The dark economic clouds hanging over much of Europe have pushed down investor confidence in the United States, according to the latest report from State Street Global Markets. Not everyone, though, buys into the notion that now is the time to get conservative.
The monthly analysis, which calculates the mood of institutional investors based on buying and selling activity, found that confidence among North American investors fell by 2.1 points in December to 96.4.
A measurement of 100 is considered a neutral position, with anything above 100 considered bullish.
European investors, meanwhile, apparently saw the developments of the past month as a sign of progress, because that subcategory of the confidence index rose by about a half a point to 102.2.
The Asia-Pacific category declined by one point to 93.7, rounding out the global index calculation of 99.3, down one-tenth of a point from November.
The subtle changes in December indicate that investors are in a “holding pattern,” according to Harvard University professor Kenneth Froot, who helped develop the index for State Street Corp.
“The [Dec. 9] meeting of European policymakers did not address the overarching questions in the minds of global investors, and they are likely looking forward to the first quarter of 2012 for greater clarity on the prospects for risk allocations in their portfolios,” he said.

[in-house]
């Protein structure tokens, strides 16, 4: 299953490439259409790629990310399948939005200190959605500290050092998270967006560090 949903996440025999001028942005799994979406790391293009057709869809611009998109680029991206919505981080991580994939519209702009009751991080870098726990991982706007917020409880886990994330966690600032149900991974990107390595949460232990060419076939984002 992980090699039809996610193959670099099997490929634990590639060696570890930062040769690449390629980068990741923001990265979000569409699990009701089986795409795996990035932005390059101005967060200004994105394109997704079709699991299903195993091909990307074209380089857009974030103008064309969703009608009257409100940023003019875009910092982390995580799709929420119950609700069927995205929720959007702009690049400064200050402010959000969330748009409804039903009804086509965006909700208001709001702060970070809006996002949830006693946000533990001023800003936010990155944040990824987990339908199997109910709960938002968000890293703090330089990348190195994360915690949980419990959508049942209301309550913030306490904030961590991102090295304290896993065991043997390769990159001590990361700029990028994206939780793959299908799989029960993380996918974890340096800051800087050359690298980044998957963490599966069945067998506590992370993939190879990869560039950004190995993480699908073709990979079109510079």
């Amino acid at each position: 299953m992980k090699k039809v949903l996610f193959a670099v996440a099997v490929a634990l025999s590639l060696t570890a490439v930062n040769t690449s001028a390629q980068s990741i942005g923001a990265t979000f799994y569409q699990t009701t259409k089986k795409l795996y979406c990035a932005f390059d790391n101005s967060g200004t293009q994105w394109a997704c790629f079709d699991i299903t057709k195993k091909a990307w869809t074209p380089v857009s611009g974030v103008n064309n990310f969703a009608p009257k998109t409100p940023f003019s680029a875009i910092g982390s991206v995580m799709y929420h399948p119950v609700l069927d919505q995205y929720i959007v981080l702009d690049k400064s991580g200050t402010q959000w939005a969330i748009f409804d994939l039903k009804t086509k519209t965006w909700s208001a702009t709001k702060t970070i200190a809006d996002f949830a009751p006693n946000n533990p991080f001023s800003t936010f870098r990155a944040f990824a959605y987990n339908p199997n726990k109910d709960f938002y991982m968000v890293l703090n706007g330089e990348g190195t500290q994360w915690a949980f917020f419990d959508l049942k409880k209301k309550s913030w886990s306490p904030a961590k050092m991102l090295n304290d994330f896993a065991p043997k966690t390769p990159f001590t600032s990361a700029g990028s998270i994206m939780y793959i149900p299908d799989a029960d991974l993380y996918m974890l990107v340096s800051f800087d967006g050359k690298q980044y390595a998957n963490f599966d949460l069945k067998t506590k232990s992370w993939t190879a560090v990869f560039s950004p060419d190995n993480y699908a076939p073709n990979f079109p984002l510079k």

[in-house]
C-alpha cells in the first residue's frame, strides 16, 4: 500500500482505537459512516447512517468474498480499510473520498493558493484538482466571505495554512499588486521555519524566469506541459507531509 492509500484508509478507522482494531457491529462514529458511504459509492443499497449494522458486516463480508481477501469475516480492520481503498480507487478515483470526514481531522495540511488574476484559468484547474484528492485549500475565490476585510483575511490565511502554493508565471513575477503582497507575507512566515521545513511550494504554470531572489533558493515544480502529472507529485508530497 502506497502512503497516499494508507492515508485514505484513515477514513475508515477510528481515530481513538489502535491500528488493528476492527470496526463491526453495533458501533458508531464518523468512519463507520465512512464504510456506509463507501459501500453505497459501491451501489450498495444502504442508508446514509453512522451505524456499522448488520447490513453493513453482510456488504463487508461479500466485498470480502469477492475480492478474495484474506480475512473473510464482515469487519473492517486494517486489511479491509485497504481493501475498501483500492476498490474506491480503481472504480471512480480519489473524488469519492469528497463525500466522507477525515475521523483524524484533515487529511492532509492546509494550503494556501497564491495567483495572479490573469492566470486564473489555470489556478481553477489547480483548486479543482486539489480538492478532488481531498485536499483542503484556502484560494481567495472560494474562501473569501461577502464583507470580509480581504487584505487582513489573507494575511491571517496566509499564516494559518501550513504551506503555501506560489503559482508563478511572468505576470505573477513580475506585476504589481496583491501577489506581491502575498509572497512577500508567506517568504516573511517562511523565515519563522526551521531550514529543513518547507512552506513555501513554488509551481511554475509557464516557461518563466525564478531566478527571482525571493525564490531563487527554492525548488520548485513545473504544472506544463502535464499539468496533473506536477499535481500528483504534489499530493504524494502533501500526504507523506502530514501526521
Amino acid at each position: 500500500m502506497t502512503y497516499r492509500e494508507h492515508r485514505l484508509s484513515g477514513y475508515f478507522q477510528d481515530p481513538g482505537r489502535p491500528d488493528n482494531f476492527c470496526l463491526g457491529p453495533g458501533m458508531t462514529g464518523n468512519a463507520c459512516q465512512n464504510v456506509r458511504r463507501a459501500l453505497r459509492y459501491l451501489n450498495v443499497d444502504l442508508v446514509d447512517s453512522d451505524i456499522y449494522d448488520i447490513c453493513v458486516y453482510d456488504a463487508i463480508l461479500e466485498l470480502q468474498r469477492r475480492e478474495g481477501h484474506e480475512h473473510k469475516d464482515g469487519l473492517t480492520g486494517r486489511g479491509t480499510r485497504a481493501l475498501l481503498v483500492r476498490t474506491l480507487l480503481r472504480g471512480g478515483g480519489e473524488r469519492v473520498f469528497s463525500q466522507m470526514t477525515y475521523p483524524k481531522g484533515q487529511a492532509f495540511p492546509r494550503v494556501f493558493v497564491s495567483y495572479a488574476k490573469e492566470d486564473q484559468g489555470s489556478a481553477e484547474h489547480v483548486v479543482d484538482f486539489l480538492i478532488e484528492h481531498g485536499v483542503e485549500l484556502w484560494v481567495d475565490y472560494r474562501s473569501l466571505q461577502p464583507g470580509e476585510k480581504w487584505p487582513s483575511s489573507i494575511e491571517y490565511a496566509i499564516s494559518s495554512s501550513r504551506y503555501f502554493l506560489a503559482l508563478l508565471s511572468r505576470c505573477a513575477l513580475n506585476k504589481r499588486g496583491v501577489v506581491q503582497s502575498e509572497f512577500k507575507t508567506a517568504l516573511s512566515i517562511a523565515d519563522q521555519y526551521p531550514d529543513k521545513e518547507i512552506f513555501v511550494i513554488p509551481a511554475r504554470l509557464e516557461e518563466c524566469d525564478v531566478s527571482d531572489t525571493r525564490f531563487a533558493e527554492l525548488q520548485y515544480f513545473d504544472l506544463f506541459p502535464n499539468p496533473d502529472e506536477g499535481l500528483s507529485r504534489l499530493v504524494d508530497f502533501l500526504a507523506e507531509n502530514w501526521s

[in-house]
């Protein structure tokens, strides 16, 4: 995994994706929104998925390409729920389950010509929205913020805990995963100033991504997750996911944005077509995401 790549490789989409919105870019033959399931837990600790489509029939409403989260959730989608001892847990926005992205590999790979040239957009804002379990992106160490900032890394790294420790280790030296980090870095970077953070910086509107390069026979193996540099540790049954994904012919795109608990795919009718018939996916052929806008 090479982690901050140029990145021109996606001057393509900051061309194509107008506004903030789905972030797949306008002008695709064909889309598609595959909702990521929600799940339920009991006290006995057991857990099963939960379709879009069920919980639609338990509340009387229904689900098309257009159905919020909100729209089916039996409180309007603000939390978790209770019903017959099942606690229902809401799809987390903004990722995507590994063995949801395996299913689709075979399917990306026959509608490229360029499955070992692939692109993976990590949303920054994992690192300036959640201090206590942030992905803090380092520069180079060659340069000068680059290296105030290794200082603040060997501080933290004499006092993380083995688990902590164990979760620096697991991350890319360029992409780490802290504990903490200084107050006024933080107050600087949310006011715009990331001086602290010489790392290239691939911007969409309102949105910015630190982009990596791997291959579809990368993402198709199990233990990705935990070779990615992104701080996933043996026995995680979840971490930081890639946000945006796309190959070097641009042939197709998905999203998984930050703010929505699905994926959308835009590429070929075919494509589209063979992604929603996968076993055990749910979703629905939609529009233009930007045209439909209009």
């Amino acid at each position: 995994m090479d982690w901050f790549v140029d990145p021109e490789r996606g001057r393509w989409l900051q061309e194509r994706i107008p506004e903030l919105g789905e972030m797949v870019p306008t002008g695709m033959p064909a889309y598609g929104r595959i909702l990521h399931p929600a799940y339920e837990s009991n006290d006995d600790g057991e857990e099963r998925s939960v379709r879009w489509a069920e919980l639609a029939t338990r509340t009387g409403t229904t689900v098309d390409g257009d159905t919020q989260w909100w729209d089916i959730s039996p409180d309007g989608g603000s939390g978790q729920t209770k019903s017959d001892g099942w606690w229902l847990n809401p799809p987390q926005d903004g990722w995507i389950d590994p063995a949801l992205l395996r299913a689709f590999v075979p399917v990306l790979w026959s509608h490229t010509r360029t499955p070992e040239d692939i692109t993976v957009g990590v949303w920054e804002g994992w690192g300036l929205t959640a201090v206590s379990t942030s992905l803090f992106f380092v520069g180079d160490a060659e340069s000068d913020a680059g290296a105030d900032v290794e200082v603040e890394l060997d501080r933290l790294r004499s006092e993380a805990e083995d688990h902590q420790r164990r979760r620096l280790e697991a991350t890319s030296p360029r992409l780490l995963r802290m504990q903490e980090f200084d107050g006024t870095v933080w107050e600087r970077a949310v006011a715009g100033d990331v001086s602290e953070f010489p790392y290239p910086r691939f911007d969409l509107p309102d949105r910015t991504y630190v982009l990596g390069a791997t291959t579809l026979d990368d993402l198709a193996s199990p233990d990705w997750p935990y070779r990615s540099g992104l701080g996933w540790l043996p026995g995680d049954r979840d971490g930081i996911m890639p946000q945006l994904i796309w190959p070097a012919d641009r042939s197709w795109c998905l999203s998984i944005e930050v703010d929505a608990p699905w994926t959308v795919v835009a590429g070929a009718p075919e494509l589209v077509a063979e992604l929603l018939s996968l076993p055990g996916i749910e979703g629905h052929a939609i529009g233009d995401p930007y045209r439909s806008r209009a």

Though some see dark clouds, however, others see silver linings and golden opportunities in 2012.
Doug Cote, chief market strategist at ING Investment Management, said if investors are feeling pessimistic about the markets, they are missing the picture presented by the fundamentals.
“Things are a lot better than most people think, because the fundamentals press on despite the global risk that's out there,” he said.
Over the past 30 days, as investment sentiment sunk, the S&P 500 gained almost 9%.
“Right now, investors seem very frightened of the wrong things,” Mr. Cote said. “I think of investor sentiment as a contraindicator.”
For example, he pointed out that the expected final 2011 tally for the S&P 500 Index ($98) will shatter the current record set in 2007, when the index earned $88 per share.
“Our forecast is for $105 per share in 2012,” Mr. Cote said.
As part of a 7% increase in earnings, he is also calling for a 12.5% gain by the S&P next year to 1425.
Even at that level, Mr. Cote said, the benchmark equity index will be a better value than it was at its peak in 1999 — when it hit 1460 and earned $39 per share.
“The level of corporate profits is at an all-time high and the S&P is still at 1267, and that's why you need to be in equities,” he said. “The fundamentals have been marching forward in relentless fashion because the real economy could care less about the European debt crisis.”